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Leonard Kriegel

Leonard Kriegel was born in the Bronx, New York in 1933 and still lives and writes about the city. At the age of eleven, he contracted polio, which left him without the use of his legs. It also left him with a focus for his anger as well as a subject for his writing. It was the subject of his first book, The Long Walk Home (1964), and he was to return to it in two recent collections of essays, Falling into Life (1991) and Flying Solo (1999). His essays and stories have appeared in such magazine as Partisan Review, Sewanee Review, and Harper’s.


Confessions of An Ordinary Man

I am an ordinary man, and like most of my kind take neither pleasure nor its pursuit lightly. On the contrary ordinary men would rather earn pleasure as they have earned their success. Heirs of the Puritans Mencken claimed were as repressed as they [...]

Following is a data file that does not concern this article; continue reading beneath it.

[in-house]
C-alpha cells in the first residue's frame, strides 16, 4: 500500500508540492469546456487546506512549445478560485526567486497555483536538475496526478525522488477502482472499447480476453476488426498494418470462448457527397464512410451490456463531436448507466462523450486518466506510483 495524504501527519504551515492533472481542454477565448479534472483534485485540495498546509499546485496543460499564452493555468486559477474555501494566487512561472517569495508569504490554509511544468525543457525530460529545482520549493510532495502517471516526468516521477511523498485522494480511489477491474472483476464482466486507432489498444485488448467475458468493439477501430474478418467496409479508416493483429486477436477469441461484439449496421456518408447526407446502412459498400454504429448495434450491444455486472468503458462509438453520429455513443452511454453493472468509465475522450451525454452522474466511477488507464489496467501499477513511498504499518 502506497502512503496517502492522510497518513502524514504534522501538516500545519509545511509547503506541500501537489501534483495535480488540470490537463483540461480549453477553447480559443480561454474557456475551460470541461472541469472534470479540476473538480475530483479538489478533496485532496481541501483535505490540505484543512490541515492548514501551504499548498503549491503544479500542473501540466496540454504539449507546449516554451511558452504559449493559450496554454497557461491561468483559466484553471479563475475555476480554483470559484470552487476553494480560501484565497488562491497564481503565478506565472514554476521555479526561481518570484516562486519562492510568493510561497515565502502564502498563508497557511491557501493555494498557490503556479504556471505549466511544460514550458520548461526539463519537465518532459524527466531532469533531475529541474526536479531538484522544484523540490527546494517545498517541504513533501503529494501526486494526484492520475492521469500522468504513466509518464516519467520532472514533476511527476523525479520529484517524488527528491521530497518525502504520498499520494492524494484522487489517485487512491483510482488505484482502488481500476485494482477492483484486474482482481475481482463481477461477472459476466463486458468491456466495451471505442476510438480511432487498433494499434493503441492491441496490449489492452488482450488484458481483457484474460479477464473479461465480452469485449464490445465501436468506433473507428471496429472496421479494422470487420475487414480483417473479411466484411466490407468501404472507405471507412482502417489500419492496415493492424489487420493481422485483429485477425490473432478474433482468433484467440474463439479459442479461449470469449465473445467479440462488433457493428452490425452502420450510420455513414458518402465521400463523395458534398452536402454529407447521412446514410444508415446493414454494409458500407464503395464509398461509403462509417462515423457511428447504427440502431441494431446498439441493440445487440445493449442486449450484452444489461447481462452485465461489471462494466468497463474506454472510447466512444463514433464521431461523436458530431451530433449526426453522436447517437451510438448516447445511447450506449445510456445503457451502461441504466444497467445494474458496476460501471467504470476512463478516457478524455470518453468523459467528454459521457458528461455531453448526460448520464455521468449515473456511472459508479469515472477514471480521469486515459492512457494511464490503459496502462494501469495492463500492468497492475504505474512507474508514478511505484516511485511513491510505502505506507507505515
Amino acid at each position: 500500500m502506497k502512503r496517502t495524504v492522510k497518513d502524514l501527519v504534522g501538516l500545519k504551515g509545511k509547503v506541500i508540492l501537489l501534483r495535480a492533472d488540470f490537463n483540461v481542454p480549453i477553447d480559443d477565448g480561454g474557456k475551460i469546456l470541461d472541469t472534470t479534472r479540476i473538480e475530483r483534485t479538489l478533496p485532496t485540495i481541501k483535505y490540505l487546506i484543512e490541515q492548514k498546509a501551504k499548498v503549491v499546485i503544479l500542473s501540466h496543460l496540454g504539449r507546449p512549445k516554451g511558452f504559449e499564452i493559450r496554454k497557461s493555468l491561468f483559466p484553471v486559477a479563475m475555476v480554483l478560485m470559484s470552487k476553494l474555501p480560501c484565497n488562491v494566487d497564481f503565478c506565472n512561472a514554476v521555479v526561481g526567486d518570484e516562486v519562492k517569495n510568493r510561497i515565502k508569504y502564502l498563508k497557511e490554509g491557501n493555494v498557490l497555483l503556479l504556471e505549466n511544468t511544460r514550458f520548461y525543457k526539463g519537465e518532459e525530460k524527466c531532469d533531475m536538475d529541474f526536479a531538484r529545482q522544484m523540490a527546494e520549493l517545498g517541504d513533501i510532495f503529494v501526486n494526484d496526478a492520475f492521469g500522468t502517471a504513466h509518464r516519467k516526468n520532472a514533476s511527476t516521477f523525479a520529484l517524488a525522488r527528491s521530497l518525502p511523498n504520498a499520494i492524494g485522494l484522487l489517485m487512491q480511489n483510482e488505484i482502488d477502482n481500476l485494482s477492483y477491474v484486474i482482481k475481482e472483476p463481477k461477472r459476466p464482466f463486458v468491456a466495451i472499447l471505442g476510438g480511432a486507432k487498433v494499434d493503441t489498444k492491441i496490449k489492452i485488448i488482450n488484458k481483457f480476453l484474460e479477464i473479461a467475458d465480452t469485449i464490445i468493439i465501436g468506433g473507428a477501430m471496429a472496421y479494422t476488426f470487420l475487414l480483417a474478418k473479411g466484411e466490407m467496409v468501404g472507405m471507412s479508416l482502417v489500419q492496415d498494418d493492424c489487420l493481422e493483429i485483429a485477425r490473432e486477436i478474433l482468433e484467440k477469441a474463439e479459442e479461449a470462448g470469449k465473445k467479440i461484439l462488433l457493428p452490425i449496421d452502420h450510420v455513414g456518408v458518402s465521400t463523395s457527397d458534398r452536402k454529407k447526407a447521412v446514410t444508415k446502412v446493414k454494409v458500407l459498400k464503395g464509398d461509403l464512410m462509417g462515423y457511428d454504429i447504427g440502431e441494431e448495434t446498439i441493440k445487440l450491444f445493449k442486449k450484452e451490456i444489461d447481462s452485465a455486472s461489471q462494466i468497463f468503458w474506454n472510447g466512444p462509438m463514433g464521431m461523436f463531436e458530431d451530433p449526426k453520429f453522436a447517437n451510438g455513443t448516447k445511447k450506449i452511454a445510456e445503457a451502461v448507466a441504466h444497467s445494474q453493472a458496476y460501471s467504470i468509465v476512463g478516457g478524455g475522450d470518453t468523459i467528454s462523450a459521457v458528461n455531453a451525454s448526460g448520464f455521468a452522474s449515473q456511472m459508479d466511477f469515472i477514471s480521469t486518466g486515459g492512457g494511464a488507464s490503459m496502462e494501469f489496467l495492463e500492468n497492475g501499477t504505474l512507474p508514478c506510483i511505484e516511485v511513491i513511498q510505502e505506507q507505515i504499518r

New York Losers-And Winners

Time hath, my lord, a wallet at his back, Wherein he puts alms for oblivion. Shakespeare, Troilus and Cressida In a city where life grates against nerves already edgy from the unwanted intimacy of boom boxes and blaring car radios, one lear [...]

Beaches In Winter

We know our dreams as we come to know our weaknesses, with the soft familiarity of acceptance. But the acceptance of one's own weaknesses should not be confused with self-indulgence. That, I suspect, explains as well as anything else why I no longe [...]